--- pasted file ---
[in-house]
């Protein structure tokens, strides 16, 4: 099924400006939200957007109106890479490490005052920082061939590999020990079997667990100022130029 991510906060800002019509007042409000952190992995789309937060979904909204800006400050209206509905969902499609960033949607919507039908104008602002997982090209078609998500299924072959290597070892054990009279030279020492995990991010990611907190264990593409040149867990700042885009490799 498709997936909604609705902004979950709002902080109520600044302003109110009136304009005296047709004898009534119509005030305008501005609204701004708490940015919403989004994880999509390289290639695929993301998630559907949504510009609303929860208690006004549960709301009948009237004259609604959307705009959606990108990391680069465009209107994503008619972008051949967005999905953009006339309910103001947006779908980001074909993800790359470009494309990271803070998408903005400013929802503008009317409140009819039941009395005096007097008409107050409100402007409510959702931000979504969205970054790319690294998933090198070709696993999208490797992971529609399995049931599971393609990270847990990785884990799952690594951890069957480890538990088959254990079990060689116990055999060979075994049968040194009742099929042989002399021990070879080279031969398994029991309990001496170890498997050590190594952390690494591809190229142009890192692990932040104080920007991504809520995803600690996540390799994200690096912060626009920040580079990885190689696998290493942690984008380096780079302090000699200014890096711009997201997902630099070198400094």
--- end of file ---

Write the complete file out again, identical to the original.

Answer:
[in-house]
């Protein structure tokens, strides 16, 4: 099924400006939200957007109106890479490490005052920082061939590999020990079997667990100022130029 991510906060800002019509007042409000952190992995789309937060979904909204800006400050209206509905969902499609960033949607919507039908104008602002997982090209078609998500299924072959290597070892054990009279030279020492995990991010990611907190264990593409040149867990700042885009490799 498709997936909604609705902004979950709002902080109520600044302003109110009136304009005296047709004898009534119509005030305008501005609204701004708490940015919403989004994880999509390289290639695929993301998630559907949504510009609303929860208690006004549960709301009948009237004259609604959307705009959606990108990391680069465009209107994503008619972008051949967005999905953009006339309910103001947006779908980001074909993800790359470009494309990271803070998408903005400013929802503008009317409140009819039941009395005096007097008409107050409100402007409510959702931000979504969205970054790319690294998933090198070709696993999208490797992971529609399995049931599971393609990270847990990785884990799952690594951890069957480890538990088959254990079990060689116990055999060979075994049968040194009742099929042989002399021990070879080279031969398994029991309990001496170890498997050590190594952390690494591809190229142009890192692990932040104080920007991504809520995803600690996540390799994200690096912060626009920040580079990885190689696998290493942690984008380096780079302090000699200014890096711009997201997902630099070198400094």